DALLAS TWP. — When Eva Kor was taken to the Auschwitz concentration camp with her twin sister Miriam, she was determined to do three things — survive, prove Dr. Josef Mengele wrong, and give the guards as much trouble as a 10-year-old girl could.
Kor’s shared the silent pledges she made in 1944 at a sold-out Lemmond Theater at Misericordia University in Dallas Township on Tuesday night. The lecture, entitled “The Triumph of the Human Spirit from Auschwitz to Forgiveness,” featured her story of being Mengele’s human guinea pig.
“I am a survivor of Auschwitz, a survivor of medical experiments by Dr. Mengele and now that I am 83 years old — I am trying to survive old age,” she said.
Kor recounted the day her family was taken from its home in a small town in Transylvania, Romania, by Nazi soldiers.
Kor’s father, Alexander Mozes, was 44; mother Jaffa was 38; and sisters Edit and Aliz were 14 and 12, respectively. Kor and her twin sister Miriam were the youngest — only 10 when they were taken to the “Auschwitz death camp,” she said.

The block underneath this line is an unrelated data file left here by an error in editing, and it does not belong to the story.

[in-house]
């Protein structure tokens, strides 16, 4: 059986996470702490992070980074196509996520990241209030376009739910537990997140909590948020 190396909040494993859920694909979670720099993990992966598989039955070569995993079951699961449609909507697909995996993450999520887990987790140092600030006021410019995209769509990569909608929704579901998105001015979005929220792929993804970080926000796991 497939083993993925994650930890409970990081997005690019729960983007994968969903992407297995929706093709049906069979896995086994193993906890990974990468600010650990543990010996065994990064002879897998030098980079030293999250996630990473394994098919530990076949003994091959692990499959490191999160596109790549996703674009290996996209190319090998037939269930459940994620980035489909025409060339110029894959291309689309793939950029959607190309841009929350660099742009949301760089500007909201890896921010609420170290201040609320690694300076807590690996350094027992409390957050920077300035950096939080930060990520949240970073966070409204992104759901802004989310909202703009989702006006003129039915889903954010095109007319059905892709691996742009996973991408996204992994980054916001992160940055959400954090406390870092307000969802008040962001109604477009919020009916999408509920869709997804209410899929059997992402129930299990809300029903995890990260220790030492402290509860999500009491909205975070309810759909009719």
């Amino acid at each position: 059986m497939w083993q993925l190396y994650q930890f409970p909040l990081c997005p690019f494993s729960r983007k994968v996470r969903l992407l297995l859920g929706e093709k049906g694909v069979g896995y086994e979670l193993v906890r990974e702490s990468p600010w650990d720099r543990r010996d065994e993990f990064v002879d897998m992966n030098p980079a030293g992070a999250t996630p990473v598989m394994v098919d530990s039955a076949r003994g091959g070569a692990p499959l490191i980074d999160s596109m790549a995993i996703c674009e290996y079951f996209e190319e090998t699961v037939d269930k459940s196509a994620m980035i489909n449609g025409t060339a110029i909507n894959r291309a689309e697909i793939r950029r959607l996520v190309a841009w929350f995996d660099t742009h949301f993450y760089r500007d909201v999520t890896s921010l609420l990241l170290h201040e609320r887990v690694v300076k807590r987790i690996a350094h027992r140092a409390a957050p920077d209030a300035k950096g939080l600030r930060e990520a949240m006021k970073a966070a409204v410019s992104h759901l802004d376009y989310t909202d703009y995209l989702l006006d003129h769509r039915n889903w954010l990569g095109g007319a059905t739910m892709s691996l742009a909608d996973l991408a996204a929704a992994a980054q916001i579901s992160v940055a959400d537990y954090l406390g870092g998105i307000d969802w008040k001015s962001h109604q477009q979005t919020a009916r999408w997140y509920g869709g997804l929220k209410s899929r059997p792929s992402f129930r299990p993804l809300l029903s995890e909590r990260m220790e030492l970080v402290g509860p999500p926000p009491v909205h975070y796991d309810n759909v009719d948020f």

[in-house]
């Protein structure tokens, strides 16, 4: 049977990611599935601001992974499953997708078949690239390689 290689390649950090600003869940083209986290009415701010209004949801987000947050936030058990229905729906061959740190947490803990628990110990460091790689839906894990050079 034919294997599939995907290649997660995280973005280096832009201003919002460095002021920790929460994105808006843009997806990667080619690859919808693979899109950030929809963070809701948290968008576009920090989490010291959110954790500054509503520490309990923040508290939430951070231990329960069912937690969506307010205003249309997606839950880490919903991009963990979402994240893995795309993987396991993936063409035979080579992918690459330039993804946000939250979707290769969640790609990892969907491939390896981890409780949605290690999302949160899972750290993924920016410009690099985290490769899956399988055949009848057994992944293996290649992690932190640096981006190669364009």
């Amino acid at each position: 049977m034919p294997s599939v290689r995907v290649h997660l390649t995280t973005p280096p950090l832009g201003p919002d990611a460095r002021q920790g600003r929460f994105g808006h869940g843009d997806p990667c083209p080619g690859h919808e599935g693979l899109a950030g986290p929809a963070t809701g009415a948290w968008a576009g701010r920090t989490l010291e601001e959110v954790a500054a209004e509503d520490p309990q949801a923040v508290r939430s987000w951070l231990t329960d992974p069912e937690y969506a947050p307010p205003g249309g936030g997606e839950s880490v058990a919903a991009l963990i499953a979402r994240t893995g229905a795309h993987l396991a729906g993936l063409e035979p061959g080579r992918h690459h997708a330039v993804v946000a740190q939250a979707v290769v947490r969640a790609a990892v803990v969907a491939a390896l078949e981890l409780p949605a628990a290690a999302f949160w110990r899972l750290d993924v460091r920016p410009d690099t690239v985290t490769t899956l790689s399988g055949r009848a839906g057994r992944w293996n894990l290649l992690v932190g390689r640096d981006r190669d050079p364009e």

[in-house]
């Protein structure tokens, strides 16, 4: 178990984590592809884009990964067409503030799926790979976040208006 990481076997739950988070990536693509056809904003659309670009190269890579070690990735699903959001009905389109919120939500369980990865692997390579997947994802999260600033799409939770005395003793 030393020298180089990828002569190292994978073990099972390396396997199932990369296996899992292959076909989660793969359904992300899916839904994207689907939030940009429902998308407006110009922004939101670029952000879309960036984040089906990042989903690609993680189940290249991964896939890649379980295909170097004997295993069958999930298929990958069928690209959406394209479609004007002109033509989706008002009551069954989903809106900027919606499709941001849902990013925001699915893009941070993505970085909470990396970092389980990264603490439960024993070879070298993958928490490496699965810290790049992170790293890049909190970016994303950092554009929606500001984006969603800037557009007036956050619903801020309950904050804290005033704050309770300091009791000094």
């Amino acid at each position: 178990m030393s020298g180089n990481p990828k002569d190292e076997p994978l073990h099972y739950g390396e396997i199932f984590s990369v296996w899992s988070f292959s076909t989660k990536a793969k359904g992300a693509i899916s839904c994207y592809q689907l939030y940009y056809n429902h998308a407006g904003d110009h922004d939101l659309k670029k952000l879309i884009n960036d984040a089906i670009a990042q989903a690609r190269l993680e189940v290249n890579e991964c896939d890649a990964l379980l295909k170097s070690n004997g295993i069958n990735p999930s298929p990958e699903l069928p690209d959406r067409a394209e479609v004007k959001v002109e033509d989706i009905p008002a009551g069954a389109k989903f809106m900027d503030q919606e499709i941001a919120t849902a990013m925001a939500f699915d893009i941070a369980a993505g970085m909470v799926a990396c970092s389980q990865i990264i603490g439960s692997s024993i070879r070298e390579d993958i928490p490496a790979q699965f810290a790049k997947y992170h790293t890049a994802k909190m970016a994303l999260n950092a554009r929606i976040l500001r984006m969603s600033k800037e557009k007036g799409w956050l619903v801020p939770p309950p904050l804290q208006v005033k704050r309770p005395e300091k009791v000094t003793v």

“We were loaded into a cattle car,” she recalled.
Kor remembered hearing Nazi soldiers speaking in German when the train arrived at the Auschwitz camp in Poland.
“As soon as we stepped out of the cattle car and onto a cement platform, my mother grabbed my twin sister and me by the hands on each side of her hoping that she could protect us,” she said. “As I looked around, I realized my father and two older sisters were gone, and I never saw them again.”
The girls were soon separated from their mother by a Nazi soldier who determined they were twins.
“Our screaming and pleading fell on deaf ears,” Kor said. “I looked back at her and saw her arms extended. I never got to say goodbye to her.”
Kor and Miriam joined a group of children ranging from ages 2 to 16 who became human medical test subjects.
Over the next several months, Miriam and Kor endured visits to a lab three times a week where doctors injected unknown substances into them. On other days, the girls were taken into another room where they stripped naked and had parts of their bodies measured.
After one trip to the lab, Kor became very sick with a high fever. The fever increased, and doctors noted her illness. She was told she had two weeks to live. She vowed to survive and rejoin her sister.
“I did spoil the experiment, and I survived,” she said.
In January 1945, the Soviet Army liberated the camp. Kor and her sister were among 200 children released.
Kor’s journey to forgive Dr. Mengele did not start until the mid-1990s.
“It made me feel good (to forgive Mengele),” she said. “All that pain I carried for 50 years was lifted.”